Saturday, January 05, 2013

I say that big talk's worth doodly-squat.

I have no idea how this was omitted from my "pet peeves" list, but after mentioning this in last week's sermon at Providence Church, I felt inclined to immortalize this via the miracle of the Internet.

Quick Communication/Rhetoric Lesson ...

There is a difference between "vocal" and "verbal" as descriptors. In fact, 93% of the time (at least) I heard "verbal" when the person intends to communicate the concept of "vocal." In other words, this is a common faux pas.

Working Definitions:
  • Verbal - of or pertaining to [the use of] words [or symbolic language]; note the Latin verbum for "word"
  • Vocal - of, pertaining to, or uttered with the voice [i.e., audible]
Think back to the SAT. Remember the “Quantitative” and “Verbal” sections? Remember how quiet it was in the room, even during the "Verbal" part of the test? Of course, the subject matter was dealing with words, non-vocal words.

N.B. Verbal and vocal are not mutually exclusive categories.  For opposites, we'd have verbal vs. non-verbal and vocal vs. non-vocal. Thus, some communication can be verbal & vocal or verbal & non-vocal.

Verbal communication includes the use of words to convey a message. Non-Verbal communication includes all the ways we communicate apart from words (e.g., gestures, body language, moviment, or posture, facial expressions, eye contact, voice tone, voice volume, rate, clothing, hairstyles, architecture, etc.)

Some Examples:
  • Verbal & Vocal - Someone speaking the words, "I'm happy."
  • Verbal & Non-Vocal - Someone sending a text, "I'm happy."
  • Non-Verbal & Non-Vocal - Someone smiling when opening gift, communicating happiness.
  • Non-Verbal & Vocal - Someone loudly squealing with delight when opening the perfect gift, which even someone in the other room would recognize as a happy person.
Verbal communication is perceived through either sight or sound.  However, non-verbal communication can occur through any sensory channel, through sight, sound, smell, touch or even taste.

As an aside, the non-verbal and verbal components of communication may be in conflict.  When that occurs, the non-verbal is typically more readily believed than the verbal.  For example, think back to the last time you saw a child who was made to apologize to another child, especially a sibling.  When the words conflict with the eye-rolling or the sigh that precedes the words or the muffled manner in which they are spoken, the real meaning shines through.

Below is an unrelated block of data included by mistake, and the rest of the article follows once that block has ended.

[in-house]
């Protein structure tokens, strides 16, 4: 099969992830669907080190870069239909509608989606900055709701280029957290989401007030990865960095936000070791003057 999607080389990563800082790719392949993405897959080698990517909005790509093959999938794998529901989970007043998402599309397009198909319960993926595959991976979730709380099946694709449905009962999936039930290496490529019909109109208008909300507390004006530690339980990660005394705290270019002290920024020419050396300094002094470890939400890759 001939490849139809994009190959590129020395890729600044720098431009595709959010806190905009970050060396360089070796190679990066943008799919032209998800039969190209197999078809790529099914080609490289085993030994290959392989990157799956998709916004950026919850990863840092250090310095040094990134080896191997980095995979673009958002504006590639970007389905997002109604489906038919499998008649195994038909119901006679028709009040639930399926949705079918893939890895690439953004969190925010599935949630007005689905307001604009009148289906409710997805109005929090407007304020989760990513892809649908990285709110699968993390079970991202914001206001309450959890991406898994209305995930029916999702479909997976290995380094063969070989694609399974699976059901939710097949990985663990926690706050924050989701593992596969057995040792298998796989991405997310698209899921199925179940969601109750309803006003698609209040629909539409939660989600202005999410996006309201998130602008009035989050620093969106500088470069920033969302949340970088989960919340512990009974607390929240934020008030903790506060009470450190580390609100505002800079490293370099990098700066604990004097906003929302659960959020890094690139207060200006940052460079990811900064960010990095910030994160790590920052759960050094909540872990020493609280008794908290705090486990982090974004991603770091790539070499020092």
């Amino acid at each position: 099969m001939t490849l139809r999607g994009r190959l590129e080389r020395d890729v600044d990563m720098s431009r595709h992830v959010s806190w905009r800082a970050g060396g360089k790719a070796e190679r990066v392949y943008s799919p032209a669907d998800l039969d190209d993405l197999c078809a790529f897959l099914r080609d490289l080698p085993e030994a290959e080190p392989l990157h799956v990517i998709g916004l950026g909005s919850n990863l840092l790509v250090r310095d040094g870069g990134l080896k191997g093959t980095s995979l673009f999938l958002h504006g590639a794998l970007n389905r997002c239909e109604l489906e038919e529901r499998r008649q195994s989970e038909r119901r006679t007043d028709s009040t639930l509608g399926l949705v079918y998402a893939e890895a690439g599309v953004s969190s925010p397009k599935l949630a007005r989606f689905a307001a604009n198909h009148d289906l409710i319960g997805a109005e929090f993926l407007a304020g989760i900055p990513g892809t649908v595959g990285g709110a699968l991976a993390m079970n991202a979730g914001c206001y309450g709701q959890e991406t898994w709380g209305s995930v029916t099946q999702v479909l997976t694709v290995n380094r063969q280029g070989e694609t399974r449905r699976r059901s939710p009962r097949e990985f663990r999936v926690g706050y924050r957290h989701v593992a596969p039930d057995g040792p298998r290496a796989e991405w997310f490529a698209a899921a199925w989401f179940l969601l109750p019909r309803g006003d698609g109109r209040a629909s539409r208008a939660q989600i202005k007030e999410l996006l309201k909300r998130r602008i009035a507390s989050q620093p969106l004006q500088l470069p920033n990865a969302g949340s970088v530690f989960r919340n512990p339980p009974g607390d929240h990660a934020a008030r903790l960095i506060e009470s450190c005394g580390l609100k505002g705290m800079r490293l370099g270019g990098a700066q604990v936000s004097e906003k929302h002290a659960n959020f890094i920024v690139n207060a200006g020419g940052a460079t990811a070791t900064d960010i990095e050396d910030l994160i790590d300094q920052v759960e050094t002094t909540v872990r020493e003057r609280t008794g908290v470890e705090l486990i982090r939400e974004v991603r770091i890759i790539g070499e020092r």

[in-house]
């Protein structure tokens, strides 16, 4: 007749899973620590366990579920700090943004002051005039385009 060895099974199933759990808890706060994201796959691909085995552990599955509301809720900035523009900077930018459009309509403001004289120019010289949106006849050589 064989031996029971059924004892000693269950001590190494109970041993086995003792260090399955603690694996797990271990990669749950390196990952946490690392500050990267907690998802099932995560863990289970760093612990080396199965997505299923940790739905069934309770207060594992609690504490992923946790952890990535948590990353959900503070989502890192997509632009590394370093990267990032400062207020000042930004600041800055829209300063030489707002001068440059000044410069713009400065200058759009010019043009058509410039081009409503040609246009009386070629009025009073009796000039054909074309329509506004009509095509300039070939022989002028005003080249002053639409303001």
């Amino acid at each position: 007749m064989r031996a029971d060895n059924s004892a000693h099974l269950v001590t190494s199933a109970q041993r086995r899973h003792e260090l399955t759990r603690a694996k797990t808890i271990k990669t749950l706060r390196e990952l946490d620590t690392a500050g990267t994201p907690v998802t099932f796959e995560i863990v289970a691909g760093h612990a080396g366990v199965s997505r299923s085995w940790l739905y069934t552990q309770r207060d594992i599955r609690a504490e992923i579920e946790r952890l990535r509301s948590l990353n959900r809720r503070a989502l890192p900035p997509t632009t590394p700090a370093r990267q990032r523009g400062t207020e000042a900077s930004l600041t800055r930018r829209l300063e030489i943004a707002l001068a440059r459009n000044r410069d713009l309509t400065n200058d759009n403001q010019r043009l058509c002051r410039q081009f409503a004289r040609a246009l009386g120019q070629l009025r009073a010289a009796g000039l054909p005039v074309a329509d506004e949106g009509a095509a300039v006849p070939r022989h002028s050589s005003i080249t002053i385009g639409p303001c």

In fact, the vast majority of our oral communication is non-verbal (in the categories of vocal and visual). UCLA Professor (emeritus), Dr. Albert Mehrabian's early communication study is often quoted in support of the belief that the actual verbal content of our communication is relatively small compared to the power of the nonverbal. The conclusion of Dr. Mehrabian's classic study looks like this:
  • 7% of meaning is in the actual words spoken (verbal).
  • 38% of meaning is in the way words are spoken, or tone - e.g., volume (vocal NV).
  • 55% of meaning is derived from what we see e.g., facial expressions (visual NV).
  • Ergo, 93% of communication is non-verbal in nature.
From a practical standpoint, this is important to remember because when we talk we tend to put a lot more emphasis on word selection, but when we (or others) listen those other aspects of communication dominate the message.

When I have taught preaching to seminary students I have emphasized this in a lecture dealing with style (word selection and message structure) versus delivery of a message.  How one delivers a sermon, for example, can go a long way to helping or hindering the communication of a message to an audience.

It's been said that one cannot not communicate.  I believe that to be true and I hope we can communicate with precision and with a view toward how our communication (verbal and non-verbal) impacts others, for their good and God's glory.

Okay, I'm done with the soap box.  It's available for anyone else who now needs it.

P.S. I realize that in much of the English speaking world verbal has become synonymous with something spoken as opposed to written down (e.g., "merely a verbal agreement," implying nothing in writing).  I may be the bad Ag, but I have about as much tolerance for that as I do "I could care less" now being synonymous in usage with the correct "I couldn't care less."

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